The role of the press (both gay and mainstream) changed in the 1980s with the AIDS crisis. While the gay press challenged the government for their neglect of the homosexual population, the mainstream newspapers were quick to link homosexuality and AIDS based on the fact that the disease seemed to have appeared in homosexual men when it was first recorded. It was conveniently named ‘the gay plague’ by the British press. Therefore, the tone of the mainstream newspapers on this subject remained negative, which in turn produced a negative public image of homosexuality. Newspapers such as The Daily Telegraph called it “a supernatural gesture by a disapproving almighty” (Buckle, 130), thereby declaring that AIDS was in fact a punishment for the ‘unnatural acts’ carried out by homosexual men. The reproach did not stop here, homosexuality was in fact blamed for the origin and the spread of the illness (Buckle, 131), and the homosexual population began to be seen as a threat to the heterosexual population. Frank Pearce brings forth the idea that newspapers influenced their readers to pass moral judgement on homosexual individuals: the press covering was rarely ever neutral. In addition to this, there was a legal move to discourage and eventually ban the teaching of homosexuality in schools Section 28 under the Local Government Act 1988. The press manifested clear homophobic tendencies when talking of the AIDS crisis and the ‘promotion of homosexuality’ in schools (as cited in Buckle, 144).

3. The Contemporary Period

In this section, the perception of homosexuality in 21st century Great Britain will be discussed, together with the measures taken to improve the social and political situation of queer individuals. Certain clashes within the queer movement will also be briefly discussed.

Even as late as the beginning of the 21st century, homosexuality did not pass for a “legitimate public culture” in the UK (Mills, 254) because of Section 28 that prohibited the ‘publicity’ of homosexuality in the public domain. As a direct consequence to this, organisations like art galleries, libraries and museums distanced themselves from events organised for the sensibilisation of the queer cause. Section 28 was later repealed in 2003 and consequently abolished.

There was clearly a lot of work to be done in terms of civil rights for gay people in the 21st century, now that the struggle for decriminalisation was over. It was now time to bridge the remaining gap between the rights of homosexual and heterosexual people. To trace briefly the achievements of the last century, after the 1967 law decriminalising gay sex, the wait for progress was quite long. Following an appeal in 1994, the age of consent for homosexual relationships was lowered from 21 to 18; one of the eventual outcomes of this proposition was the Civil Partnership Act of 2004. Under this act, same-sex relationships acquired the same legal standing as heterosexual marriages. Another law that gave homosexual individuals legitimacy in society was the Sexual Orientation Regulations in 2006, under which discrimination against people on the basis of their sexual orientation was banned.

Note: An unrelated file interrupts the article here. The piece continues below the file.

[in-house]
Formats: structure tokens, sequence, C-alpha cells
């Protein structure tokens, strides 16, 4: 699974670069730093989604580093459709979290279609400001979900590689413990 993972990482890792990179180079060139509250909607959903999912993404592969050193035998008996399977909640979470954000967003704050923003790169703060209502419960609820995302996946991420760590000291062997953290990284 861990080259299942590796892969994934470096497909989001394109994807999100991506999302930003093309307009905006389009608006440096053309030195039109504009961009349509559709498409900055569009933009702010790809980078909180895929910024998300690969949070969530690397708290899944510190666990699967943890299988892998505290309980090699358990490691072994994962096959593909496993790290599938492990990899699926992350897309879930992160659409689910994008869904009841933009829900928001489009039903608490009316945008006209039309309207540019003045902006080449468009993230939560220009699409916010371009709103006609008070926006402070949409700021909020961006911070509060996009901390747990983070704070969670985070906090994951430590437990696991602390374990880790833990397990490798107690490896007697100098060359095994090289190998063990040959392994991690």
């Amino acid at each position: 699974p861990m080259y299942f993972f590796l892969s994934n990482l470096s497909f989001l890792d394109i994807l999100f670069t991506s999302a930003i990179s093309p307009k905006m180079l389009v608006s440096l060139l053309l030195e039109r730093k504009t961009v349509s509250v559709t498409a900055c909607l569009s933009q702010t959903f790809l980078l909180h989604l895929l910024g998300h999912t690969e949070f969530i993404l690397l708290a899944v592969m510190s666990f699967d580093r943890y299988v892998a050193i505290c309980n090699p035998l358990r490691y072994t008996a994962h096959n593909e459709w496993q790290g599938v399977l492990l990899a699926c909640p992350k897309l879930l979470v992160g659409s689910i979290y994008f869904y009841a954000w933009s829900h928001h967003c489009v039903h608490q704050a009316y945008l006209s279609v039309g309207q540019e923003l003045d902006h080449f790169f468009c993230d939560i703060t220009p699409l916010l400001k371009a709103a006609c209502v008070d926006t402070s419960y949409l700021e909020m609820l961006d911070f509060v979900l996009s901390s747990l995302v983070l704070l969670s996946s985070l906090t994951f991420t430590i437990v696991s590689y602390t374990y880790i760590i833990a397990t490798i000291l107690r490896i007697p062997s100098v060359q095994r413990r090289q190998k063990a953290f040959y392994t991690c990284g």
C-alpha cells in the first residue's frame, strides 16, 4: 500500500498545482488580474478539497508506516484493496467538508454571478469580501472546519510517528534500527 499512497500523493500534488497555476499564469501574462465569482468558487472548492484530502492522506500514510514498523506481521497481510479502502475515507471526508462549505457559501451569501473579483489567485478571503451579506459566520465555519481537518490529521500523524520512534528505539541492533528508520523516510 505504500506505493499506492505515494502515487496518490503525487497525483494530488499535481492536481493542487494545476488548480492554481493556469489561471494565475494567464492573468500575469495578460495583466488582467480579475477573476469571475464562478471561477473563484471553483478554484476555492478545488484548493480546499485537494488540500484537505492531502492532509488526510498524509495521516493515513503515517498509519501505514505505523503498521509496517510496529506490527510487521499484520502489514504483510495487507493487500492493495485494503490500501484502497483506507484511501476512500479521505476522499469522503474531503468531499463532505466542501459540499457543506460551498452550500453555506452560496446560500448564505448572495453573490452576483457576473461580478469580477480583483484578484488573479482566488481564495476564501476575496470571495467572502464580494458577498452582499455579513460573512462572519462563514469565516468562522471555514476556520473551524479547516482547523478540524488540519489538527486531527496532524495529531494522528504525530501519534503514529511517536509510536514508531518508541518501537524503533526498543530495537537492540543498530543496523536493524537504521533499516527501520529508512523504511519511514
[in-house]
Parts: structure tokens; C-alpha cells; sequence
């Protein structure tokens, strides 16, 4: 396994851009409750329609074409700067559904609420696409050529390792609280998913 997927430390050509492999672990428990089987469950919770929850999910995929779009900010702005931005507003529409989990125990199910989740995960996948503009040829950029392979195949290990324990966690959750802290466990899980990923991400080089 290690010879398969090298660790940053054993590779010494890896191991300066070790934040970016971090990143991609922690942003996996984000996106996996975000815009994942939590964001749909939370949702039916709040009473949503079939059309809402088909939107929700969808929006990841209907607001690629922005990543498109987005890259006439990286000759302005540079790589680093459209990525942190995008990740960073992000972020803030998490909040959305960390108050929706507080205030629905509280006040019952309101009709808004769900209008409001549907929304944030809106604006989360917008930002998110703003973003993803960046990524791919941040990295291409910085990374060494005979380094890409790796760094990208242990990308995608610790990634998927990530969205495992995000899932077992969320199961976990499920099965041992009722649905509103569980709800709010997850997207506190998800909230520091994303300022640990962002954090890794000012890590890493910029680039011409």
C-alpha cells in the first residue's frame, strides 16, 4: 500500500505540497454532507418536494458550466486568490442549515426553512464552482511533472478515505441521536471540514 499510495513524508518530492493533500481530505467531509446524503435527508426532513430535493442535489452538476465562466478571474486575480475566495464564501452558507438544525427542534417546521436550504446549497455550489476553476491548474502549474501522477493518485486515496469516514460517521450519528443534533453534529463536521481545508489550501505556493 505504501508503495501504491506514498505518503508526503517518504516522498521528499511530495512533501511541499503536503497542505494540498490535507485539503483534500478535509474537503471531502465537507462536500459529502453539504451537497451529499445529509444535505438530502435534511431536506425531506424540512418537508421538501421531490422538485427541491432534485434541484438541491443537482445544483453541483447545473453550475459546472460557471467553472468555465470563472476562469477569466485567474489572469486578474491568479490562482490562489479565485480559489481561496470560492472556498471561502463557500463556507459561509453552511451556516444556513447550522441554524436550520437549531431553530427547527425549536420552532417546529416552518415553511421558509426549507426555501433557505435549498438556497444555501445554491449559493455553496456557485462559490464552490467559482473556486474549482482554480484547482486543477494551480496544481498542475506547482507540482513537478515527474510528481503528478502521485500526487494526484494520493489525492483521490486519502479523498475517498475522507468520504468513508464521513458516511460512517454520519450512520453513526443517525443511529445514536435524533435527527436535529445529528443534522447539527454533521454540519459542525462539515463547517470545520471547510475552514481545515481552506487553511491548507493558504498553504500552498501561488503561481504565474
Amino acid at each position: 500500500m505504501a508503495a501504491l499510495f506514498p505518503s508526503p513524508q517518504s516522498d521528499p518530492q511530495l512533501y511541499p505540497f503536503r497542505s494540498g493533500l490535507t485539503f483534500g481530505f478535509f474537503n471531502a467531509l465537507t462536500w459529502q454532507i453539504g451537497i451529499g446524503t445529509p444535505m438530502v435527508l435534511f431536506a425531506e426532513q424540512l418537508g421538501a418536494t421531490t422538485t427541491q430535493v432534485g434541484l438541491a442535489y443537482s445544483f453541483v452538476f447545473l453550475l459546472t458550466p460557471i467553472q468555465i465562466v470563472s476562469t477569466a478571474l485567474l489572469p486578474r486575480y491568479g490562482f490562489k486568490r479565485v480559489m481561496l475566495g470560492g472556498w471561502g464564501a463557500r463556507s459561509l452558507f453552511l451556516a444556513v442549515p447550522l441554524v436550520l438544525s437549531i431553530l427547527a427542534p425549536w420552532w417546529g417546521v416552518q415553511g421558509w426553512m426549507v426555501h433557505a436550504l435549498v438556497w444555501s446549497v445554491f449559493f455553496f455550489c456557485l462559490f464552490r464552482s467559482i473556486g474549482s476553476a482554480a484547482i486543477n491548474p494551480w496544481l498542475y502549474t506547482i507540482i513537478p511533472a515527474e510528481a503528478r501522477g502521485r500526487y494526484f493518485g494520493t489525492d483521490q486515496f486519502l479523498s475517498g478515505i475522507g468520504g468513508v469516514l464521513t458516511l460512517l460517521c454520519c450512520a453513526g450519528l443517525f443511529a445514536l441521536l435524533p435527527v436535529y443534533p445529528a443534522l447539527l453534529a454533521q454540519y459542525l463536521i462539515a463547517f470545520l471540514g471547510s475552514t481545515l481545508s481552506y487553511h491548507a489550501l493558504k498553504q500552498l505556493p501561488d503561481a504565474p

British organisations such as Stonewall (named after the famous Stonewall riots in New York in 1969) worked towards the overall empowerment of homosexuals. In his book The Way Out, Sebastian Buckle mentions an interview with Ben Summerkill ((Ben Summerkill was Chief executive of Stonewall Equality Limited in 2013-2014. Founded in 1989, it was named after the 1969 Stonewall riots in New York City and aims to bring equality to gay, lesbian, bisexual and transgender people at home, at school, and at work.)), in which he noted that while some were fighting to have the legalisation of gay marriage in the UK, Stonewall was “doing the hard work of getting a quarter of a billion pounds out of Gordon Brown [the then Prime Minister of the UK] to fund public sector pensions for gay people” (Buckle, 186). Although different queer activists and organisations had diverse goals by then, due to the spreading out of the movement, the cause had achieved considerable visibility and steps were being taken to voice the concerns of the community.

Another step taken in order to provide legitimacy to queer identity was the creation of LGBT history month. It was introduced in the UK in 1987 and it is celebrated in February every year. Although it was at the turn of the century that the LGBT history month started to be celebrated, it gained more and more recognition and has recently encouraged various public and non-profit organisations to take part.